Marijuana Business Magazine November-December 2019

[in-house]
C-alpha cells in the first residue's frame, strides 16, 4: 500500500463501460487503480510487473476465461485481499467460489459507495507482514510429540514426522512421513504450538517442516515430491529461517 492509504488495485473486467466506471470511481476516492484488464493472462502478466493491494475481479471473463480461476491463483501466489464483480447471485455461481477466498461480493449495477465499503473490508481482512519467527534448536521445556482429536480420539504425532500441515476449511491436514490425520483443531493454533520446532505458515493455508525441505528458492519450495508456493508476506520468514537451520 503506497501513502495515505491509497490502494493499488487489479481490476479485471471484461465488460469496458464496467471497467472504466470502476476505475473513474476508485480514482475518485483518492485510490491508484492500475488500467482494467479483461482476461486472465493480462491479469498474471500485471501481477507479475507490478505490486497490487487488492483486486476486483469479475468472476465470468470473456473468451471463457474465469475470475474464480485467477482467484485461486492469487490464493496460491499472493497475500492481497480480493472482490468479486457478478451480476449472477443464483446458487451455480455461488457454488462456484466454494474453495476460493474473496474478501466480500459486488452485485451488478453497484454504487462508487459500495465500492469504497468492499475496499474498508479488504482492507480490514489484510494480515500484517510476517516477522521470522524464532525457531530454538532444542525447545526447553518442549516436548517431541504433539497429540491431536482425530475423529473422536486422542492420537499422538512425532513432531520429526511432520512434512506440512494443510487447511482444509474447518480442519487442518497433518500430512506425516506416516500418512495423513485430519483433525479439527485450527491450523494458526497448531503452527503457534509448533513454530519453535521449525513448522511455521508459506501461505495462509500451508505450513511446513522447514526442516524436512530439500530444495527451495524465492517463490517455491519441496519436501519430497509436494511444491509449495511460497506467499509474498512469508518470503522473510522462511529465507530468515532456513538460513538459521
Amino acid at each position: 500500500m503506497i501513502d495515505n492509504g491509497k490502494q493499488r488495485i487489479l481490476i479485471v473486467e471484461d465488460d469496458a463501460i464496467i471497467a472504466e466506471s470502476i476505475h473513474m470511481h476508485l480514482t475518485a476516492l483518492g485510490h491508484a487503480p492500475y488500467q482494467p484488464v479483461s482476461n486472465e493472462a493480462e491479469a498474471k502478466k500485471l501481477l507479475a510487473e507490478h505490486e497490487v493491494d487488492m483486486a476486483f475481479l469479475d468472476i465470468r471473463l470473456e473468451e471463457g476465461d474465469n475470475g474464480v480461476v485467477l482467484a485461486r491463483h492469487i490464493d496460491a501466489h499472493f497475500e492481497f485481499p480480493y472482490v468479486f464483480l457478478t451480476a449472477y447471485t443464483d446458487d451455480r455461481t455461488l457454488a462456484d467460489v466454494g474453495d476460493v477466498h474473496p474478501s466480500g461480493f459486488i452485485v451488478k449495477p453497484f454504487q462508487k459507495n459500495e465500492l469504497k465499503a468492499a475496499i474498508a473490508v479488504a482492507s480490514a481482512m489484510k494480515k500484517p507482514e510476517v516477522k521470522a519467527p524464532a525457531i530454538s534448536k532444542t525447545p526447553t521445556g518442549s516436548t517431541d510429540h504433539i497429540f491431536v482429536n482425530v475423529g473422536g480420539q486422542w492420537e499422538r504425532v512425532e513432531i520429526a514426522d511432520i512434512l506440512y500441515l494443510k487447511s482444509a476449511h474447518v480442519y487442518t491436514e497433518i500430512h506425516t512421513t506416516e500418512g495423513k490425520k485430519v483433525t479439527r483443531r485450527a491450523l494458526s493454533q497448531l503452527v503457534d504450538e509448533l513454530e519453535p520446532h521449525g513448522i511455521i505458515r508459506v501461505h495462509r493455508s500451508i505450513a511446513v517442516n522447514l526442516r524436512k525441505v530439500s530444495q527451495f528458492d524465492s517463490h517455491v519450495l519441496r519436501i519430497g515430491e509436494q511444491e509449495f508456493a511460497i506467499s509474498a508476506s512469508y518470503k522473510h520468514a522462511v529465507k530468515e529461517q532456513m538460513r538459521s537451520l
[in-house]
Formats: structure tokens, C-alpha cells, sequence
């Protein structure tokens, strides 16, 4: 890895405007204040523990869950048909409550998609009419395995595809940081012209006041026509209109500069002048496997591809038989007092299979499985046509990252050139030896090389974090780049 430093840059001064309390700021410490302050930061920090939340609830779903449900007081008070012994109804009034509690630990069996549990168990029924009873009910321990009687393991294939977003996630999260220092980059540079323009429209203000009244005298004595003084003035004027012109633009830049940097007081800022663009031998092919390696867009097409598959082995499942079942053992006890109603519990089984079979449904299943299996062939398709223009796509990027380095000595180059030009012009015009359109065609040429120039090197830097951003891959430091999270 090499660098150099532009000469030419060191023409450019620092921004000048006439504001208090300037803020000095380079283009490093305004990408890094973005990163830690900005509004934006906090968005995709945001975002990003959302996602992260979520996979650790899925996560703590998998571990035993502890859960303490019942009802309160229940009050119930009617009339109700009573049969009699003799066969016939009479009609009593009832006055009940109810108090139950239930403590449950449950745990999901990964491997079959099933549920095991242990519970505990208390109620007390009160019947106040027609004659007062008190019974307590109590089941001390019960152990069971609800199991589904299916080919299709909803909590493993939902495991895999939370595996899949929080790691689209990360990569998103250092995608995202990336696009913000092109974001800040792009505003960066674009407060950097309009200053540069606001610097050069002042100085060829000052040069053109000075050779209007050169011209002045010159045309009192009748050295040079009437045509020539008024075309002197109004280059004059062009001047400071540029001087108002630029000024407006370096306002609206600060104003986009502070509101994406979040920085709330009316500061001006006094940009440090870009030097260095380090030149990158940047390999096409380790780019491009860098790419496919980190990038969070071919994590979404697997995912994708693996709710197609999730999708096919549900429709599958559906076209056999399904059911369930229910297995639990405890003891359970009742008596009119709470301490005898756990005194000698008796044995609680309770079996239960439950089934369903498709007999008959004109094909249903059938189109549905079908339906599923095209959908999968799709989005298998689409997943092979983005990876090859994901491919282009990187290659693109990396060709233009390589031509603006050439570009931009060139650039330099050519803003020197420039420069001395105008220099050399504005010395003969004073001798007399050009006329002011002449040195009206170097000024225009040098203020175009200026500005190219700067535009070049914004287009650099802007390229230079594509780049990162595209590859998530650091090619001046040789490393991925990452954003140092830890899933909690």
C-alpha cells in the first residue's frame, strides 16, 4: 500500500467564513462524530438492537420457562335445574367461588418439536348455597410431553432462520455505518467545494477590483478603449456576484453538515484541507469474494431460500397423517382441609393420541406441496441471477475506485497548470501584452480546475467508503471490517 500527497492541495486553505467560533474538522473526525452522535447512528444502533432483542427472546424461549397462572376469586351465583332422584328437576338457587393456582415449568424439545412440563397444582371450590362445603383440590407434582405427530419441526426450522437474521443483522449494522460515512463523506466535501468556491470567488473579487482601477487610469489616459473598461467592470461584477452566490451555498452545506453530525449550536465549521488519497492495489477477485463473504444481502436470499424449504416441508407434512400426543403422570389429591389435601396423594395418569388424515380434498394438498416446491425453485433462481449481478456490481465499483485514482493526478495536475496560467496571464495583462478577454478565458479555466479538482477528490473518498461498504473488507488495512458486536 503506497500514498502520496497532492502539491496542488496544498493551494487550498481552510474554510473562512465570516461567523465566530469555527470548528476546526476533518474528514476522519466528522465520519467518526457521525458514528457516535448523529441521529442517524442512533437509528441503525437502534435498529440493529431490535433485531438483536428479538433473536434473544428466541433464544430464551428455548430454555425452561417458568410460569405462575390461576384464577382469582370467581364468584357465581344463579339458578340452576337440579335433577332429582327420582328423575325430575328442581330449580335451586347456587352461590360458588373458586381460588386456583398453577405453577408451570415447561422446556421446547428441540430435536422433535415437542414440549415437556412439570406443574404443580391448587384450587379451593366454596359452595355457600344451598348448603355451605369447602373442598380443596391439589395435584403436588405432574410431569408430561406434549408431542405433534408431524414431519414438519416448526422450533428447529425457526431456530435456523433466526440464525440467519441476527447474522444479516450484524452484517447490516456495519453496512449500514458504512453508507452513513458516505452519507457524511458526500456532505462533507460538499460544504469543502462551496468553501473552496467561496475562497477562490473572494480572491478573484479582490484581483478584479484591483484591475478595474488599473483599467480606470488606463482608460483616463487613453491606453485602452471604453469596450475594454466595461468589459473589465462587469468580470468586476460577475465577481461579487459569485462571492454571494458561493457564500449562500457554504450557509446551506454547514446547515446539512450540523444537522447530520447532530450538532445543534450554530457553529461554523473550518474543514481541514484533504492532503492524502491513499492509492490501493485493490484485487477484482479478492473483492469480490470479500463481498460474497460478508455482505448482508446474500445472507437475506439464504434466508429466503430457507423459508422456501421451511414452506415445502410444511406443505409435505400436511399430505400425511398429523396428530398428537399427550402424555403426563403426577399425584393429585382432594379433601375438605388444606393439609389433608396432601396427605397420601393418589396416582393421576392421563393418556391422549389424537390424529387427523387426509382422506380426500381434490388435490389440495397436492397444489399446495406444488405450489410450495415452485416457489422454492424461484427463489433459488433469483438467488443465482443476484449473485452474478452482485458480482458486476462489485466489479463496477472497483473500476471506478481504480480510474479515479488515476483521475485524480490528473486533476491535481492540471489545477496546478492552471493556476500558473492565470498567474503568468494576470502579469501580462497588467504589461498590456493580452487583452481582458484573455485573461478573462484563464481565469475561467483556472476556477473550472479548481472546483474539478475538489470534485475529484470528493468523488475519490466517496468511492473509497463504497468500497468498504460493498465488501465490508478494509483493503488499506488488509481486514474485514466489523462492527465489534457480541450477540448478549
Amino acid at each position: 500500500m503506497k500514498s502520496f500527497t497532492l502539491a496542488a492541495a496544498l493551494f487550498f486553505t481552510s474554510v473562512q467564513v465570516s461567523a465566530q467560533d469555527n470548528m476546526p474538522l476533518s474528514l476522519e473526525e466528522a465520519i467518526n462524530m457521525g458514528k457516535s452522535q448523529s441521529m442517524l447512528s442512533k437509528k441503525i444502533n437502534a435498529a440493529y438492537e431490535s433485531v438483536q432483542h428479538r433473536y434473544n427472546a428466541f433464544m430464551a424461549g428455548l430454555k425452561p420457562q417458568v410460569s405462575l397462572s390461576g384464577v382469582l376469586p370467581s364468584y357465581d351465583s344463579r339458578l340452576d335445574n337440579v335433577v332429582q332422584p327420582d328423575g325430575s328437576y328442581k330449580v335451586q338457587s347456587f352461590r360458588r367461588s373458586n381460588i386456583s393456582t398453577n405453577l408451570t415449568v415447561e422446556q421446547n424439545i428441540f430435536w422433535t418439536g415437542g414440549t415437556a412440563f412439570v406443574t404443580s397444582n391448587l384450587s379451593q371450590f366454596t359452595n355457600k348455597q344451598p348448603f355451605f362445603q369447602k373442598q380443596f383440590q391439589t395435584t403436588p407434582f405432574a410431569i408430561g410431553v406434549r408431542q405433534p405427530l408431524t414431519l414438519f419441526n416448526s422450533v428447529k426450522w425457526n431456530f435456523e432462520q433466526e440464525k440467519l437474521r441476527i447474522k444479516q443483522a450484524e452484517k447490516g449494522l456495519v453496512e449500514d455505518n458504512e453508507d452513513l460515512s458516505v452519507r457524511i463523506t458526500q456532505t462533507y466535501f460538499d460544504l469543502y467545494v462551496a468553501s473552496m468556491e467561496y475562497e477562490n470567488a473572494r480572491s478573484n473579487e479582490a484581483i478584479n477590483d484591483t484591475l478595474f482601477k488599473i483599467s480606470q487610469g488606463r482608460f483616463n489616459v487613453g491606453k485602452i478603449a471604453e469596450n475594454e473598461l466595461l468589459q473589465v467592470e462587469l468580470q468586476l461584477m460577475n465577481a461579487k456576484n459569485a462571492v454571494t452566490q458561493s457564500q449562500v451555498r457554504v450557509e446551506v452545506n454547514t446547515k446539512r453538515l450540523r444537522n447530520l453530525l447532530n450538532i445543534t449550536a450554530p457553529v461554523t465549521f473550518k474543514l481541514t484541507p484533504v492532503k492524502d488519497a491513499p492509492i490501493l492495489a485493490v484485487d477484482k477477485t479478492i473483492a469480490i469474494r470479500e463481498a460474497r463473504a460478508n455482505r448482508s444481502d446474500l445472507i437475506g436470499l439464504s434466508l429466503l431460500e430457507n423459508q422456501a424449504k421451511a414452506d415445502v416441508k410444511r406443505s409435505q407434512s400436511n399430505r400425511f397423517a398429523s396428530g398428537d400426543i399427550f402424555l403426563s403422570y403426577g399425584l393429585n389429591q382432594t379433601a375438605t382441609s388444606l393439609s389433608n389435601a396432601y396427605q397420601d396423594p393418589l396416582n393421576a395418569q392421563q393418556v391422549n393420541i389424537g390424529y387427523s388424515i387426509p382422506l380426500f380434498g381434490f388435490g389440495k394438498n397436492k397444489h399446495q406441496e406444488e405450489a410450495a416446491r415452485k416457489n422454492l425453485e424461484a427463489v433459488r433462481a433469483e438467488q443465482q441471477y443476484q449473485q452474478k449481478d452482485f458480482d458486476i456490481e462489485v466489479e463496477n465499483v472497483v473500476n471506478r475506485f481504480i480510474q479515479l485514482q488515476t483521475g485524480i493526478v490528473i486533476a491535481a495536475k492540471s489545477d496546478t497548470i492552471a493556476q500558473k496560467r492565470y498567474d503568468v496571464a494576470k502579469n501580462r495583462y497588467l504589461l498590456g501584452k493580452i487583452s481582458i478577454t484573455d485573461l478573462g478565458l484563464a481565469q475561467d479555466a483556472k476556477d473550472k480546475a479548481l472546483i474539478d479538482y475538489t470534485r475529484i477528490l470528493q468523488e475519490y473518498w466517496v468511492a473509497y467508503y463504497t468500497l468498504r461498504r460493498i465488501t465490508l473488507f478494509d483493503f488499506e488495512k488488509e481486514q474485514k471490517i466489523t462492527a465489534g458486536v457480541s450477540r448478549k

Marijuana Business Magazine | November-December 2019 166 Stevenson at Bonsai Cultivation hangs his plants for seven days before placing them into mahogany curing boxes from Englewood, Colorado- based Yofumo Technologies. The boxes are temperature- and humidity-controlled and, according to Stevenson, can shave about five days off his curing time. With the expedited process, it takes him about 10 days to cure flower after harvest. Gomez cures on the longer end of the spectrum—from two weeks to a month—with temperatures in the low 60s and relative humidity around 60%. “Cannabis is like wine in the sense that it gets better with age,” he said. P ū rLife uses food-grade bins that are burped regularly, depending on how the flower feels. Every strain is different, Gomez said, but he likes the buds to be spongy to the touch. Keeping the flower relatively dry is paramount, as too much humidity can rot the bud. “From the start of the plant as a clone, our product gets personal attention,” he added. Hand-Trimming Revolution trims by hand to preserve as much trichome content as possible, Shroyer said. Cannabinoids are concentrated in trichomes. “It allows you to create a very high-quality, consistent product,” Shroyer said. Using humans rather than machines also means the flower is inspected again before it’s sent to retail. “They’re definitely triple-checking,” Shroyer said. For Stevenson, hand-trimming is a critical step in landing flower on the top shelf at a retail store. “It’s what the customer demands for the highest-caliber cannabis in the market,” he said. Gomez also eschews machine- trimming as he feels it breaks down bigger buds into “little nuggets.” “What I really like about hand-trim is the personal attention to the prod- uct,” he said. Trimming by hand helps to retain more weight, as a machine can cut off too much and reduce your yield, according to Gomez. “You’ll lose some of the actual product,” he added. Labor Force Revolution prides itself on providing jobs by using human trimmers. The practice also helps them to keep the trimmers employed full time, so the company isn’t relying on seasonal trim crews who might not have as much commitment to the business, Shroyer said. Stevenson recognizes that hand-trimming is more expensive in terms of labor, but he believes the expense is worth it. “It’s the aspect that sets the high- end cultivator apart from the rest of the pack,” he said. His operation trims about 400 plants a week, so his crew never runs out of work. Gomez thinks about labor in much the same way. His full-time trim crew helps with harvest, pruning and cleaning, as well as their regular trimming duties. For every 20 grow lights, he employs three to five workers. Beyond the benefit of PūrLife consistently having full-time employees on staff, Gomez knows that, by being around the plant through harvest and pruning, the workers also become familiar with how each cultivar should express its unique characteristics. “Having them on full time helps them to understand the strain,” Gomez said. This is the final installment in our series “Best Practices In Cultivation.” MJBizDaily will be offering a free, downloadable condensed report of this content. Watch for “Best Practices In Extraction” in 2020. TomStevenson Courtesy Photo Bart Schaneman covers cultivation for Marijuana Business Magazine. You can reach him at [email protected] . Using human trimmers can help to ensure high quality product as well ensure your facility is staffed full-time. Photo Courtesy of Revolution Enterprises Best Practices In Cultivation | Bart Schaneman